Tim G. Townshend & Marion Roberts
Townshend, T. G. & Roberts, M. (1). Affordances, Young People, Parks and Alcohol Consumption. Journal of Urban Design, 18(4), 494–516. http://dx.doi.org/10.1080/13574809.2013.835696
This paper is drawn from a larger research project exploring young people, leisure activities and alcohol consumption. The study draws on the concept of affordances from environmental psychology as a way of framing the debate of what young people need in neighbourhood parks. Parks are important to this age group since they provide a setting for physical activity, relaxation and social interaction. However, human development at this life stage also includes indulging in experimental and/or deviant behaviour. In the eyes of the young people involved, however, their behaviour is mostly benign, even if/when it causes conflict with other users. Furthermore, they often take particular measures to avoid other age groups (defined in environmental psychology as ‘retreat’) and while often voluntary, it may also be enforced. The research suggests that while the park is the most important place for this age group to socialise outside the home, young people themselves often feel poorly provided for and unwelcome. The fact that they adopt what they find in parks to suit their needs is motivated by interconnecting aspirations, perceptions and needs. Developing a more sophisticated understanding of these issues may lead to more appropriate and satisfactory design for all users.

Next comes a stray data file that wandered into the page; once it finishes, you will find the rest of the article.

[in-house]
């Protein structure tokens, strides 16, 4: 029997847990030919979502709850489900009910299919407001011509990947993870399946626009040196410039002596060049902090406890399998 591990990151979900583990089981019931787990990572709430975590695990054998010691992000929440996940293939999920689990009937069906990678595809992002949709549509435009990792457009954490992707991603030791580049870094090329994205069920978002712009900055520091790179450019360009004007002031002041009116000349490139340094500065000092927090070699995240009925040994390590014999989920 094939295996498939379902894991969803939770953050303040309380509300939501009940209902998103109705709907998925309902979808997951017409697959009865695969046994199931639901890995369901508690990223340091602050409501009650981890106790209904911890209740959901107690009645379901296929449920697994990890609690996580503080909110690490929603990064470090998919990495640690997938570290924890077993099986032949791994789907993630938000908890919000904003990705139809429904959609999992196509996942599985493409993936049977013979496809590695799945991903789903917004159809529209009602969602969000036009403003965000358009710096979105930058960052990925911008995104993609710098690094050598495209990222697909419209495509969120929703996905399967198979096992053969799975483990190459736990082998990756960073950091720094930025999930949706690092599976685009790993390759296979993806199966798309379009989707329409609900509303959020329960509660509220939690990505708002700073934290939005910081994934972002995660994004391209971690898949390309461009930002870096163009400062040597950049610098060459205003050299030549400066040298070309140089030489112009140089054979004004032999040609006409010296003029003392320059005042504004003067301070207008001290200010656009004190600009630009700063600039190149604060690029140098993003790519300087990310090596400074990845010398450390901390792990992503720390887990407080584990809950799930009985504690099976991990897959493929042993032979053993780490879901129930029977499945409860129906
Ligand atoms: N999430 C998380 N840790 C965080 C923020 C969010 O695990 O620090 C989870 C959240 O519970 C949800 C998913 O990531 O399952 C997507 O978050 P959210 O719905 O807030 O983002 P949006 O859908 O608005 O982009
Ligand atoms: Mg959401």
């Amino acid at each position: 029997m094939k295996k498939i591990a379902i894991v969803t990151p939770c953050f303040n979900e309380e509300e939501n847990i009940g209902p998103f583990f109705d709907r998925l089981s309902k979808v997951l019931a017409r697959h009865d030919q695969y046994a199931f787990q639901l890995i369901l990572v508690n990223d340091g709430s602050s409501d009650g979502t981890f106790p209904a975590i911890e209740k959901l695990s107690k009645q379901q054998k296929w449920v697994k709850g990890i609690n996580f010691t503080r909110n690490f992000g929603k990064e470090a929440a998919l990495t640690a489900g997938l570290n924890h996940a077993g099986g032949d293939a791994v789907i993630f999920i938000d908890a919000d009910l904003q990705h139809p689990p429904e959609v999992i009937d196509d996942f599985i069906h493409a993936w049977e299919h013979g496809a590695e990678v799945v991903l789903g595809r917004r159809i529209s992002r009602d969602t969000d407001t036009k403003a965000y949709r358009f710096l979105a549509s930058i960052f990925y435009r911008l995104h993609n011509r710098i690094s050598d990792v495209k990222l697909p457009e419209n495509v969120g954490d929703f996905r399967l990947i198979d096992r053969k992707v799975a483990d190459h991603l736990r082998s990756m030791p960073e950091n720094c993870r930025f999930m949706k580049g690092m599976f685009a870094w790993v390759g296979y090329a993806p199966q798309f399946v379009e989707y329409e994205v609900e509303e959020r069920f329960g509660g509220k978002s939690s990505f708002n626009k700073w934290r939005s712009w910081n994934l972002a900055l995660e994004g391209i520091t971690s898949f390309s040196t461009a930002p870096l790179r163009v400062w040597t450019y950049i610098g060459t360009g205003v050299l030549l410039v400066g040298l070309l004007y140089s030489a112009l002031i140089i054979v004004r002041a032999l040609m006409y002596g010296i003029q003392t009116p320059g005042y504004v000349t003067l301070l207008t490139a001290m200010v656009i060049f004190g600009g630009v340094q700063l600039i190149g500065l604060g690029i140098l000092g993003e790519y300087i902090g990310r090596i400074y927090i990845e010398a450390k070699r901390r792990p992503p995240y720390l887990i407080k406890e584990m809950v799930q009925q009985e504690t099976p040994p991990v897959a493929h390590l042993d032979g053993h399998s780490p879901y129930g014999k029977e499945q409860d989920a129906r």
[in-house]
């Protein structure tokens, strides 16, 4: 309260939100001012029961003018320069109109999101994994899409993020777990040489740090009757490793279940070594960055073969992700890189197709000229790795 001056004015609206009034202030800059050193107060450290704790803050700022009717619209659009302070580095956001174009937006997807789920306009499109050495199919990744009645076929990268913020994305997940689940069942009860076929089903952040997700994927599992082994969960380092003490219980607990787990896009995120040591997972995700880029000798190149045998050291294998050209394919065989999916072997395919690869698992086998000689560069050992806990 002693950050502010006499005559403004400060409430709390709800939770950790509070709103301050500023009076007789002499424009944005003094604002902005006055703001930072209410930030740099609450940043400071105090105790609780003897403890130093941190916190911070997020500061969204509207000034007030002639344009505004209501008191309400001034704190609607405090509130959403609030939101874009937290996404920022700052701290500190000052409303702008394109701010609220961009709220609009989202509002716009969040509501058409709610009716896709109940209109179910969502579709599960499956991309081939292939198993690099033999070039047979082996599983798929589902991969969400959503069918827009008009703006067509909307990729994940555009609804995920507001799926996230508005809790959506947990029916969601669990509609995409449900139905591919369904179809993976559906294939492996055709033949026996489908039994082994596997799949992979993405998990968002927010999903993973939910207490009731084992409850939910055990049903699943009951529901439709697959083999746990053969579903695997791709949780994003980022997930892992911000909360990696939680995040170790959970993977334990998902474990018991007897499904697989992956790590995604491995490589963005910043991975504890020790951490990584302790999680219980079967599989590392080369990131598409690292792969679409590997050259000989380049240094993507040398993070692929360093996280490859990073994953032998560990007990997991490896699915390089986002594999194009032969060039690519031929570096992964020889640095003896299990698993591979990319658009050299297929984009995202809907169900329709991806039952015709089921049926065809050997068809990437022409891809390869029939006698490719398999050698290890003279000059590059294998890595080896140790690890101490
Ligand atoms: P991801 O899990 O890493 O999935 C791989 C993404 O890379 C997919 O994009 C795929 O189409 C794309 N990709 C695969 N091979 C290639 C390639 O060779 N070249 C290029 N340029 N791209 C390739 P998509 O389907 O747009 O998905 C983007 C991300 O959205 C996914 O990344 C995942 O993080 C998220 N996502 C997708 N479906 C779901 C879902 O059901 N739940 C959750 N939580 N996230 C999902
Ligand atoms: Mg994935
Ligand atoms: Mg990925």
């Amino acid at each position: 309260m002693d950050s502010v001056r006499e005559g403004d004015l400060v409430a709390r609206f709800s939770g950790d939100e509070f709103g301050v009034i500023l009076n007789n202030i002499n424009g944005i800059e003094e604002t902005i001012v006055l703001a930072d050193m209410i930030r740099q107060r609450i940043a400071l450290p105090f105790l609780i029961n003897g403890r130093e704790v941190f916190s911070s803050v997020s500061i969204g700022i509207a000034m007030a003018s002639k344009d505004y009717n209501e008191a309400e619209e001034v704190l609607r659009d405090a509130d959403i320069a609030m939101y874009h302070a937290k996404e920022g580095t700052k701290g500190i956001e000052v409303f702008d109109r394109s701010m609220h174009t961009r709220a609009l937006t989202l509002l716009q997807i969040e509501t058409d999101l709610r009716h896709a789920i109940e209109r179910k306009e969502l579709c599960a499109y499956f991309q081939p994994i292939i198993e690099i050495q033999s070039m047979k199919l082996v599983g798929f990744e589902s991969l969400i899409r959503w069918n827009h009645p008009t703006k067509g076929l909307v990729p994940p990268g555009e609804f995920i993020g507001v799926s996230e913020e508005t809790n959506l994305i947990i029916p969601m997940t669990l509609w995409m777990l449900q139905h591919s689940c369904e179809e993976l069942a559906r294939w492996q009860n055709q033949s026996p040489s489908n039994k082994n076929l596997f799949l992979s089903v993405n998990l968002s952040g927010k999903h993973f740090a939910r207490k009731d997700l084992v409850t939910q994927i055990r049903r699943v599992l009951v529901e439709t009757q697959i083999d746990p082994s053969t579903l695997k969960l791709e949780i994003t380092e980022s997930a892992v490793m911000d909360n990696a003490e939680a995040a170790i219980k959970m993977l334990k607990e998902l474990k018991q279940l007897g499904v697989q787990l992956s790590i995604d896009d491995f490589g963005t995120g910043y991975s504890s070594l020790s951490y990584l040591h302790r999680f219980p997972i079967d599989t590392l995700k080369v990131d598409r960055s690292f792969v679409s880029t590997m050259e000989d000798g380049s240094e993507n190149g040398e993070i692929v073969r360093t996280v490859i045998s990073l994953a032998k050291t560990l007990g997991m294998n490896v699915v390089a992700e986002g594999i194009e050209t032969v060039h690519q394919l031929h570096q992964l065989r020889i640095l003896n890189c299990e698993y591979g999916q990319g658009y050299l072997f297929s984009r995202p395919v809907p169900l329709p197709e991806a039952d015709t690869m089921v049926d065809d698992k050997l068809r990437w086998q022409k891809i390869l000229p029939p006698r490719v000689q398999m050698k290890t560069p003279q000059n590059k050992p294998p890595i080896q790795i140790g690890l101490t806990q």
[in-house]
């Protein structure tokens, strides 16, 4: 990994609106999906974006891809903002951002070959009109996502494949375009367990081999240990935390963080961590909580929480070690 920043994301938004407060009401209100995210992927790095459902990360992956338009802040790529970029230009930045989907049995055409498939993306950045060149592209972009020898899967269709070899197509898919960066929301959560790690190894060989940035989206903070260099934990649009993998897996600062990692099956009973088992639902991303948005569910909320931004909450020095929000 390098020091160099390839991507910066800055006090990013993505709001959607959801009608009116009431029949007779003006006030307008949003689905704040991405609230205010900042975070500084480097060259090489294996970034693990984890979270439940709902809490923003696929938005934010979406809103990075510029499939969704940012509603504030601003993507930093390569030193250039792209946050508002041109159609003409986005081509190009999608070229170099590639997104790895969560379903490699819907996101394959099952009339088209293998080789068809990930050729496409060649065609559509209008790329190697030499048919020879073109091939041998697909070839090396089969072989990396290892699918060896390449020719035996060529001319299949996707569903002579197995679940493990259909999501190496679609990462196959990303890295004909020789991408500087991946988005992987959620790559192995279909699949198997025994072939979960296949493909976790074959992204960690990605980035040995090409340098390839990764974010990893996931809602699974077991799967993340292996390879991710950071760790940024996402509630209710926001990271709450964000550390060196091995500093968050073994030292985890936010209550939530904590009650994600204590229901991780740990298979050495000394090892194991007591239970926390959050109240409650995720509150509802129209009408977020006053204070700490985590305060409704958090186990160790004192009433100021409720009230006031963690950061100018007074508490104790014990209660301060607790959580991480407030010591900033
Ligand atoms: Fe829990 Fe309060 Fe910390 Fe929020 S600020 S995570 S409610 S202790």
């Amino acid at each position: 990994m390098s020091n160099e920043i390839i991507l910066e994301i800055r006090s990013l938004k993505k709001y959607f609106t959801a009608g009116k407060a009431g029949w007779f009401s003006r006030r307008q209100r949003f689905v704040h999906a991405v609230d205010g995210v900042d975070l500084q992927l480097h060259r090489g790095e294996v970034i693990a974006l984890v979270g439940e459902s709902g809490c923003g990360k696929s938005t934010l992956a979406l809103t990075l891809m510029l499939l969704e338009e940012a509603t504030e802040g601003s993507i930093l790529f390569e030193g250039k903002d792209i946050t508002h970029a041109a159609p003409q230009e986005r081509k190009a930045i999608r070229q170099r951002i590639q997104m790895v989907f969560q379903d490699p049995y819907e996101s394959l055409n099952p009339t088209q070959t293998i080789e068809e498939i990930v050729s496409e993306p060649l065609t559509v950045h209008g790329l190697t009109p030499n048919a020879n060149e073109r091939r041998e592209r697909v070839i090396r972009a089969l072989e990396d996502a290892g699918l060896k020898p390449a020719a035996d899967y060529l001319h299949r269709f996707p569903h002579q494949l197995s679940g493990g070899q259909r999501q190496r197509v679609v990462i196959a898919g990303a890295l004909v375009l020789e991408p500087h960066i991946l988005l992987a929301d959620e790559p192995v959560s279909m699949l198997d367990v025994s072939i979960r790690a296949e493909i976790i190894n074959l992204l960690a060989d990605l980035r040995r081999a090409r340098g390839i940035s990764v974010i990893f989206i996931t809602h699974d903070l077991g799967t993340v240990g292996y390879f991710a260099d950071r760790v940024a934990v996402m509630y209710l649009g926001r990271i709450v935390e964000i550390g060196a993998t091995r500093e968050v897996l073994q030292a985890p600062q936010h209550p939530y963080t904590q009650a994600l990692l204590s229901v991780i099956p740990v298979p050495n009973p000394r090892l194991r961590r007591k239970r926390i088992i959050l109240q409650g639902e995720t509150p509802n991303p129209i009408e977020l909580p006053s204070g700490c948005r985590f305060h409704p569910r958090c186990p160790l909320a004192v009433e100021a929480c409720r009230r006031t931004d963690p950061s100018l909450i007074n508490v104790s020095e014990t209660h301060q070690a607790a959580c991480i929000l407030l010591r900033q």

This paper finds that while parks were the most frequently-mentioned location for social interaction for young people from a similar age group, young peple are poorly provided for in public parks. The study notes that there is still a desire to ‘play’ at this age, although this was often associated either with a sense of regret or a sense of embarrassment that they still enjoyed ‘childish’ activities.
Description of method used in the article
Extracted from a larger research project that explored variations in young people's (aged 15–16) leisure time activities and in particular, their alcohol consumption. Participants were asked to complete a weekend activity diary (Friday–Sunday) which addressed the ‘what, where and with whom’ aspects of leisure activity, therefore, the numbers quoted in the findings section, represent the whole weekend. All interview material was digitally recorded and fully transcribed and entered into NVivo9 qualitative data analysis software. Within NVivo three parent nodes (or themes) were created to address the physical, social and regulatory environments.